Ben’s weak disposition had me fed up by episode four. No matter how hard I tried to guide him, he stumbled over his own feet. It was infuriating. No one else exhibited these problems, I’d impatiently scoff. And then I realised that while Ben would make bad decisions and wasn’t too reliable, he was also never violent. Or psychotic. We’ve definitely met our fair share of sociopaths in this life-after-death scenario. But I came to appreciate Ben’s benevolence, even if he did constantly drag the group down (albeit accidentally). Even Kenny, who I’ve grown to love as a brother, can’t be completely trusted in tense situations. We’ve supported each other this entire time, but I wouldn’t put it past him to strike me in a rage or confusion. Ben would certainly never do something like that. He’d bitch and whine, but he wouldn’t put his fists up to me.
Episode five is a disaster, and I mean that as a compliment to the game. Lee clings on to a sliver of hope, pushing forward in the worst of conditions. He’s haggard, he’s at the end of his rope. But, like Clementine, he never wavers. He pushes forward for the few things left that are worth saving in this post-apocalyptic world. Lee’s every breath is spent for Clementine. Without her, I’m not sure he could survive the zombie apocalypse.
Episode five is also more intense than ever. You have to make tougher decisions on tighter deadlines. I’ve never felt as much pressure in the Walking Dead series than I did in this finale. I began to resent my responsibilities and longed for a “let’s just wait it out for now” speech option. But this is the homestretch. It all comes down to this, and nothing — not even everything I’ve experienced up until this point — can prepare me for it.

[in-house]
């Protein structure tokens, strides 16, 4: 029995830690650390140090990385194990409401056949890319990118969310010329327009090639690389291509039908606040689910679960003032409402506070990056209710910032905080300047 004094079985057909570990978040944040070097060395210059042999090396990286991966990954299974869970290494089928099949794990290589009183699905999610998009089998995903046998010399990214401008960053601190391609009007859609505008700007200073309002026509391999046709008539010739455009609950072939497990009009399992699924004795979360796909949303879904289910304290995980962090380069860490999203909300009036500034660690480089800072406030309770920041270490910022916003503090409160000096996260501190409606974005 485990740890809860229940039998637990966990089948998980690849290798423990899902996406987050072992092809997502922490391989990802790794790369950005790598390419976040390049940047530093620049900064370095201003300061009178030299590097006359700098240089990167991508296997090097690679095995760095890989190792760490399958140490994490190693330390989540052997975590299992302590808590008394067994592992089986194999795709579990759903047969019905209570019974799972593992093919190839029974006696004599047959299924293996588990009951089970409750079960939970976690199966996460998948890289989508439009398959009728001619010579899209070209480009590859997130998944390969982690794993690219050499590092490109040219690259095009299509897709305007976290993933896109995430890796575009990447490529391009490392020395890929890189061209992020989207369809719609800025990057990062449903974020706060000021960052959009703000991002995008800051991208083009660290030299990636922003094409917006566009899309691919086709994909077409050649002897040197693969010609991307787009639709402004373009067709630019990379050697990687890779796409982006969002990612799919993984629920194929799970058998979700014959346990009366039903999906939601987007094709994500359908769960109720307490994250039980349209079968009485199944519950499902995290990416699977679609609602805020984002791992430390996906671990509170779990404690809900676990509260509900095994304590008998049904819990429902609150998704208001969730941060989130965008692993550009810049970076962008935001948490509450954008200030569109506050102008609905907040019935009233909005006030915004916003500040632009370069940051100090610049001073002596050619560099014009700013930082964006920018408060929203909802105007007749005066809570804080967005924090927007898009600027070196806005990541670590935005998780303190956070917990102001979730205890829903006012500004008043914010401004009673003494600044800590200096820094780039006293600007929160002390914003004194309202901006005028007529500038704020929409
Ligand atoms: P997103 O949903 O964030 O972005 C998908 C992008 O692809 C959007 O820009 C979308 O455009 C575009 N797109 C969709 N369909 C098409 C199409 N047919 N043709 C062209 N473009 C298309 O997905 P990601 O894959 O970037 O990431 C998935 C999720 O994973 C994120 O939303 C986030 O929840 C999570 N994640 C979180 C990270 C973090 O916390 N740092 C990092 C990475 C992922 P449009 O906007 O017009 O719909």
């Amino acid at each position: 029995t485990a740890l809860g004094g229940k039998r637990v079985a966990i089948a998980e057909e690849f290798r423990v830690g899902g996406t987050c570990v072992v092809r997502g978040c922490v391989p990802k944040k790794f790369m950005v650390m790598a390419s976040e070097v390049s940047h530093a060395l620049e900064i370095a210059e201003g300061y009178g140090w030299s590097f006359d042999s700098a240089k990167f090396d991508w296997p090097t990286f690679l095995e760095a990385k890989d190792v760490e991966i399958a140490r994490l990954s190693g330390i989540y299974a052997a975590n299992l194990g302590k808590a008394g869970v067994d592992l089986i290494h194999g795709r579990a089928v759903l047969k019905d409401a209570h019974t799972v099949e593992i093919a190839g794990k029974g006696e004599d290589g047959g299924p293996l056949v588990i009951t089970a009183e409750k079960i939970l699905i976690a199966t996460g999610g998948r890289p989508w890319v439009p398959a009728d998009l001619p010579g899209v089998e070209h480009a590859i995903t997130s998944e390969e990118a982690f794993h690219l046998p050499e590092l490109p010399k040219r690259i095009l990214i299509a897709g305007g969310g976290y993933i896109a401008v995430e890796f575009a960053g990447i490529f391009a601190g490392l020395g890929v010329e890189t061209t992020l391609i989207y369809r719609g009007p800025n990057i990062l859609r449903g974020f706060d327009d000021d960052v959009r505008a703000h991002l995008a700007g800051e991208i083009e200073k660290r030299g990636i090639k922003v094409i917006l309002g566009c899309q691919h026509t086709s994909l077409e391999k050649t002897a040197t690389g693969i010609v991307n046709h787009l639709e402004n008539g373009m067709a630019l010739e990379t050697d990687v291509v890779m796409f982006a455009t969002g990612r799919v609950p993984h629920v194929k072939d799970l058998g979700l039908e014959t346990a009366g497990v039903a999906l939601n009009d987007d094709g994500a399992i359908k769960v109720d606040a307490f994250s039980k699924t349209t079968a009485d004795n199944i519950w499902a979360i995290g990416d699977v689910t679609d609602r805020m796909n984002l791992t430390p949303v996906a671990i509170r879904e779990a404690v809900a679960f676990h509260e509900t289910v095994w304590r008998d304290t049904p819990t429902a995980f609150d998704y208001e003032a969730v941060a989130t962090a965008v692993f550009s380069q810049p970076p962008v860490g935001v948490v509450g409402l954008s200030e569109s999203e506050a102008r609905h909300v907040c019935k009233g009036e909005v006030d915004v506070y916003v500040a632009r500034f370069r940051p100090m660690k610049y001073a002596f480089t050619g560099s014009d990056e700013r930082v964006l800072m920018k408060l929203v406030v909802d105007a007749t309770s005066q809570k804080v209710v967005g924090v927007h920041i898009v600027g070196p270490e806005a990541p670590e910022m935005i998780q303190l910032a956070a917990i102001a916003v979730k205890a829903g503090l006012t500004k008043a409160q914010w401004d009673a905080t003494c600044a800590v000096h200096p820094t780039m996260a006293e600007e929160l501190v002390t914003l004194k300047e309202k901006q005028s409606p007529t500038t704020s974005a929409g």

These aren’t just the toughest decisions I’ve had to make, they’re also the most important. Nothing in my journey has mattered as much as the next few steps I take, and how I decide to take them. It’s more vital now than ever that I choose the right dialogue options. I’m no stranger to this harsh life. I’m just tired of it. I’m tired of no reprieve.
And secretly I love it.
Because who hasn’t daydreamed about the zombie apocalypse before? Who hasn’t theorized their strategies and argued tactics? Telltale’s The Walking Dead lets you live the zombie apocalypse in the most realistic way possible.
Sure, the animations may be janky and the actual game component of the series is limited to QTEs (that are at least meant to replicate the amount of force you’re trying to use when opening a door or pushing a walker off of you) and point-and-click exploration to discover the world around you. But the zombie apocalypse is about so much more than fighting zombies. It’s about meeting all sorts of people, and facing all sorts of threats. Threats that rival your most horrifying nightmares. You don’t need traditional strength to survive (though a good swinging arm and a sharp eye could definitely help). You need strength of character.
The Walking Dead makes me feel like I’ve been through the harsh realities of a world where everything is working against me. And by the end of the episode, sitting back in the comfort of my apartment, I (only slightly ashamedly) cried. Because I actually felt all the things that Lee was supposed to feel in this made-up world. And that’s perhaps the best thing about Telltale’s masterpiece: it’s a made-up world that manages to evoke real-life emotions. And those emotions — those thoughts of “what if” and “holy shit” — those have stayed with me even now.
The Walking Dead‘s final episode is where it all ends. And where it all begins anew again. I cannot wait for the next season to resolve all my unanswered questions and fears, and hopefully gain some closure. Until then, those haunting memories will follow me.